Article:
The ideal is to make buying from us easy for the customer. Yet, using friction as a deliberate tactic can help to avoid buyer’s remorse. If we use friction with careful consideration, we can create raving fans.
A big part of optimizing revenue operations is to remove friction in your customer workflows. To create smooth and efficient customer experiences so that encourages people buy your products and become raving fans.
Which is why it might sound a bit odd, to say that are times when you might want to create a little friction. Adding friction as a deliberate tactic to achieve a business objective. Friction can help create traction.
The biggest reason we might want to do this is to avoid buyer’s remorse. There are other reasons as well. Possibly compliance reasons. Security and fraud prevention. Quality control.
Use friction as a deliberate tactic to avoid churn.
Churn can happen when its way too easy to sign up for something the buyer doesn’t really need. Or maybe doesn’t need right now.
And if it is that they don’t need it right now, then they might never come back when the timing is right. And you have lost them.
Friction can create time for the buyer to fully consider their decision before taking an action.
The simplest tactic is to introduce a confirmation step. On a website this can be a pop-up or confirmation dialog. In real life, it can be a confirmation check box on signing a contract. Another example of this is introducing a double opt-in email. Borrowing from the mailing list confirmation idea, confirming the email address of someone signing up.
Create friction by introducing a decision delay.
Delays are another way to introduce friction. Creating a time delay or action, to give people time to consider the purchase. Specifically give people 24 hours to confirm. Charging their account, the next day, giving them a window to pull out. This works well when it’s an ongoing service that isn’t fully consumed in 24 hours.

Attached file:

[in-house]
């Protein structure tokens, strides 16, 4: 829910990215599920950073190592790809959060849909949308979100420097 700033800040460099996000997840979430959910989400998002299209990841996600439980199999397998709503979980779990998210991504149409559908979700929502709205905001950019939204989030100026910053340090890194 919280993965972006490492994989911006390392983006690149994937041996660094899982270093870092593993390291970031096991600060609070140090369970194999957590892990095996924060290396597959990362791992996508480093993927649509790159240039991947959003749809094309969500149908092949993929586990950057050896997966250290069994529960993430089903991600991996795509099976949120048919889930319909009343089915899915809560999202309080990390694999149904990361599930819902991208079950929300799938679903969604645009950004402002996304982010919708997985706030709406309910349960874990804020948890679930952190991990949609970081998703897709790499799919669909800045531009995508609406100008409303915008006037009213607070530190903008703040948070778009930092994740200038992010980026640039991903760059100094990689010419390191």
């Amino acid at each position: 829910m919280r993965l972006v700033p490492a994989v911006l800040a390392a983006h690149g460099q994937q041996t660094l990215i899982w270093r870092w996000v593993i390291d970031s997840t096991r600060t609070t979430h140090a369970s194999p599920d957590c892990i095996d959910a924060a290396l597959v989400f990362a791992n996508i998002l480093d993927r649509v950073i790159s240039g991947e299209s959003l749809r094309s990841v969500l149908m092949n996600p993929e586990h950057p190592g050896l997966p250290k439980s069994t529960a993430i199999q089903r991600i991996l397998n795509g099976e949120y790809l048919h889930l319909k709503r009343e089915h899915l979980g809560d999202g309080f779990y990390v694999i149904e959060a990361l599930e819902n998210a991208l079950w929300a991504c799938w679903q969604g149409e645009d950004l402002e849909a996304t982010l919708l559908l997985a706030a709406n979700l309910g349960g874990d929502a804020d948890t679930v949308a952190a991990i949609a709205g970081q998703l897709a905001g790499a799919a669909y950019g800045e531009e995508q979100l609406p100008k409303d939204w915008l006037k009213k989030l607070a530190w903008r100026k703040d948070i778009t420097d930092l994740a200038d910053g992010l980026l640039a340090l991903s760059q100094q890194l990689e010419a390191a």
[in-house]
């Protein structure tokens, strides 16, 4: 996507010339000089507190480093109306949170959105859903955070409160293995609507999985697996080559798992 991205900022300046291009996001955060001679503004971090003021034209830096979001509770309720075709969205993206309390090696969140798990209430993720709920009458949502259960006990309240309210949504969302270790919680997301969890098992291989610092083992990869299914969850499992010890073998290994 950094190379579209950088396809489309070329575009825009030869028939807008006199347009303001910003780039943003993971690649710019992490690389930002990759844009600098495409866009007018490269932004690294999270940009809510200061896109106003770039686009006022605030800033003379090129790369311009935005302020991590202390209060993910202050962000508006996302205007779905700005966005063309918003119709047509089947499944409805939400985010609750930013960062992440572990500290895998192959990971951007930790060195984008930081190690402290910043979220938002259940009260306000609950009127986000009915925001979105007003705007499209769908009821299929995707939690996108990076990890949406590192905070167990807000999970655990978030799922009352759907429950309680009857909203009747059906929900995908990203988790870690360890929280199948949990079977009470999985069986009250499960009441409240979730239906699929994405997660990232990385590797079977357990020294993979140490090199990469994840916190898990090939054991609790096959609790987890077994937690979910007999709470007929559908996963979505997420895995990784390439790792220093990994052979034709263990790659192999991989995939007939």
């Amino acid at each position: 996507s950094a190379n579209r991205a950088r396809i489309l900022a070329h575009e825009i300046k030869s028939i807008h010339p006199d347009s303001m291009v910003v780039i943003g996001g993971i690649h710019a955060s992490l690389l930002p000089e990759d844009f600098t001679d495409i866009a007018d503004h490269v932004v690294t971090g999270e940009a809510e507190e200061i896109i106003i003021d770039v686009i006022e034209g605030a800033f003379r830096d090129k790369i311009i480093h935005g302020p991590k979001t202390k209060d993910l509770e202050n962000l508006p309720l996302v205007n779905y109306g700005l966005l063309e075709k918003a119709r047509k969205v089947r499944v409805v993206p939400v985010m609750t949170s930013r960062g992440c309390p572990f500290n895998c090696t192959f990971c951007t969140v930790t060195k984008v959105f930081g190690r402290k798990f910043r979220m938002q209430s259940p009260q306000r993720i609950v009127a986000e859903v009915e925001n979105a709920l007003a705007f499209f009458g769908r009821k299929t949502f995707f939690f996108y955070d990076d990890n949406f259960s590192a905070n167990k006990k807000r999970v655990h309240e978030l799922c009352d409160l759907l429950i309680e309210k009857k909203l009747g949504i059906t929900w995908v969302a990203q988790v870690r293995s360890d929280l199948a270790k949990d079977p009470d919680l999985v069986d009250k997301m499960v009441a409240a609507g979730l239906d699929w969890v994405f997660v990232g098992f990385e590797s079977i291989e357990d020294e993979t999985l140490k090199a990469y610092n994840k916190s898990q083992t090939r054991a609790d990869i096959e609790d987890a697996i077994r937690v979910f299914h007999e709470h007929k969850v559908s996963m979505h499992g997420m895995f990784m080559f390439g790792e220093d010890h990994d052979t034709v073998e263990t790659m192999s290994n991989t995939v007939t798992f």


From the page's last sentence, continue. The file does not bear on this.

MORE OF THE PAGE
Actions can be added in the delay, that reinforce a commitment. Consider an additional step before the transaction completes. Steps like possibly signing up for an account. Or calling a number to confirm. Or take a first step onboarding action.
The call a number tactic is one I’ve seen used on the back end when deleting an account. And when it’s the Telcos that also have a wait to get through the line, it can create a bad experience that helps confirm the desire to leave! Better to do this on the front end. But always make sure the action isn’t difficult to do as well.
A review step is also a good tactic. Something used in shopping carts, when you are taken to a page that allows you to review before committing. A quick click step can be given along side it if you also want to have a parallel option.
Aim to create fans, not annoy
Like any deliberate tactic – it’s something to deploy after careful consideration.
If you are seeing churn, and have a business objective to reduce it, then these are some ideas that can help. If you aren’t then leave well enough alone. You also might want to collect feedback from customers on how the process is working. And then act on the feedback.
There is a balance to seek here. You want to balance avoiding impulse buying with frustrating your buyers. Both can create an unhappy customer.
Always consider that the end result is that you want to create raving fans, that come back again and again.